Over a series of blogs we’ve been learning about the research of our members and others whose research is pertinent to the networks ambitions. This month we hear from Professor Ad Putter of the University of Bristol.
Putting the ‘multi’ back in multilingualism: Anglo-Dutch
Research on Middle English has become much more conscious of the presence of other languages, but the Big Three (Latin, French and English) have dominated scholarship to such an extent that ‘multilingualism’ in the context of medieval England has become almost coterminous with ‘trilingualism’. We must do more to acknowledge the multiplicity of languages that were current. My first stab at doing so was a volume I co-edited, Multilingualism in Medieval Britain (2013). This puts English in the context of French, Latin, Old Norse, Dutch, Hebrew, Welsh, Cornish and Gaelic. For the front cover we picked a page from a manuscript (a Psalter, c. 1220, now Oxford, Bodl. MS Or. 621, fol. 2r), written in England in Hebrew and Latin.
My current research is on Anglo-Dutch relations in the medieval and early modern period. Since the Low Countries were a crucial trading partner, Dutch was important, and various writers came into contact with Dutch. A fascinating example is William Caxton. Caxton’s bestseller, Reynard the Fox, was a translation from Dutch. Caxton’s fluency in Dutch seems remarkable today, but was not uncommon for someone in his situation. Caxton was a cloth-trader and had spent decades working in the Low Countries.
Literary critics have not been complimentary about the quality of his translation. If we examine a sentence from Reynard, we can understand this point of view:
Yf the fox will telle how it byfel, I wyl gyve hym the fordele thereof, for I can not telle it so wel but he shal beryspe me.
(If the fox will tell me what happened, I will give him the privilege of doing so, for I cannot tell it so well that he would not reproach me.)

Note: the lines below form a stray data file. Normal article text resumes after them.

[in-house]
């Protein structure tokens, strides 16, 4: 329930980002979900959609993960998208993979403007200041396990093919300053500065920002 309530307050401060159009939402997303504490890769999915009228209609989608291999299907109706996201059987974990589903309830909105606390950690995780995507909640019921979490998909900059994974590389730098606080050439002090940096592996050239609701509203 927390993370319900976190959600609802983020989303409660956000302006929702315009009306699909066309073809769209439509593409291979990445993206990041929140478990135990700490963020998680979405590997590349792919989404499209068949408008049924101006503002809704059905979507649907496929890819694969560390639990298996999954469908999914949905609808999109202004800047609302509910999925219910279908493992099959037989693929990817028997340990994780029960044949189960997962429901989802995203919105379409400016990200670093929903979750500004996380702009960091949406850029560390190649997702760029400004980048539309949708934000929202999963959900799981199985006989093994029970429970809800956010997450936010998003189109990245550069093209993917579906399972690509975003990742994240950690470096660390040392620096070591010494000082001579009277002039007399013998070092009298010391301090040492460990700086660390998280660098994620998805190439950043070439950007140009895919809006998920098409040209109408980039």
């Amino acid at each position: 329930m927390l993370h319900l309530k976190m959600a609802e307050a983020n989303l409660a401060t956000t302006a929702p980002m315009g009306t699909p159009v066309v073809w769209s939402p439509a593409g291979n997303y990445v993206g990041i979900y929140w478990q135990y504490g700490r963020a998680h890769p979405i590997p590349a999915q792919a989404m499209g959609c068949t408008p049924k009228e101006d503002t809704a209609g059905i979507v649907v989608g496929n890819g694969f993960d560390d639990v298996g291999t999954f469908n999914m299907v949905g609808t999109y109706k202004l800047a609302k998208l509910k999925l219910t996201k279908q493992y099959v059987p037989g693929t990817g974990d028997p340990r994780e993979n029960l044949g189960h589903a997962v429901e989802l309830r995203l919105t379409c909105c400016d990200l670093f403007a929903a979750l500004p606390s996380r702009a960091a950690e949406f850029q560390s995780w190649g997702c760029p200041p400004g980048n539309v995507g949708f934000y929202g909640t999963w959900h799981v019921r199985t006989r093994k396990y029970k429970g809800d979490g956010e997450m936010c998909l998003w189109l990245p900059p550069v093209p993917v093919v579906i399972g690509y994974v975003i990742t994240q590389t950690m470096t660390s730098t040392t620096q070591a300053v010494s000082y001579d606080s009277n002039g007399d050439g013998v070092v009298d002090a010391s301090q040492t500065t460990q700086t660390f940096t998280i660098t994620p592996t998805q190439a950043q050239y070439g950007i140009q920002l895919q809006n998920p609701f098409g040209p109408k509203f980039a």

The italicized words are Dutch borrowings, like many others in Caxton’s Reynard. Editions from the nineteenth century onwards, including the fine Kelmscott edition by William Morris (1892), carry glossaries listing them.
Caxton’s ‘double Dutch’ has encouraged the view that he was translating slavishly from Dutch, but on closer inspection the situation is more complicated. For example, while ‘beryspe’ was taken over verbatim by Caxton from his Dutch source, ‘fordele’ does not occur in the corresponding Dutch, which instead reads ‘vorwaerde’. Where ‘vordele’ does occur in the source, it only ever has the usual sense of the word, ‘advantage’, in which sense the word was borrowed into English in the fifteenth century. The context in which Caxton here uses ‘fordele’ shows, however, that he was sufficiently fluent in Dutch to know that the word had another sense in Middle Dutch, namely ‘privilege, precedence’.
Instead of thinking of Caxton as a slavish translator, I see him as a bilingual speaker, whose English shows influence from the language he spoke and wrote during his years in the Low Countries. In linguistics, such influence is known as interference, and this linguistic perspective provides a more sympathetic way of approaching Caxton’s English. It explains why he was also influenced by Dutch when he was translating from French. Examples of Dutch words that infiltrated his French-based books are ‘butter’ (‘cheat’, from Middle Dutch ‘botter’) in Game and Play of The Chesse (1474) and ‘spynroke’ (‘distaff’) in Book of the Knight of the Tower (1484). It also explains why Dutch not only shaped Caxton’s vocabulary but also other aspects of his language. For instance, in History of Jason (1477), Caxton on a few occasions spells ‘fleece’ in Dutch fashion as ‘vliese’. In Receuyell of the Historyes of Troye, he writes ‘styfemoder’ (Dutch ‘stiefmoeder’) instead of his normal ‘stepmoder’. In short, the real issue with Caxton’s style is not that he translated Dutch literally, but that he could not help himself thinking in Dutch, even when he was translating texts from French into English.
A wide-ranging research project on Anglo-Dutch relations, funded by Leverhulme, https://www.bristol.ac.uk/news/2018/april/grant-anglo-dutch.html, is ongoing, and what I offer here is only a taster of a substantial book, North Sea Crossings: The Literary Heritage of Anglo-Dutch Relations, 1066-1688, co-authored with Sjoerd Levelt. The book will be published by the Bodleian Library to accompany an exhibition in the Weston Library in Oxford, opening in December 2020.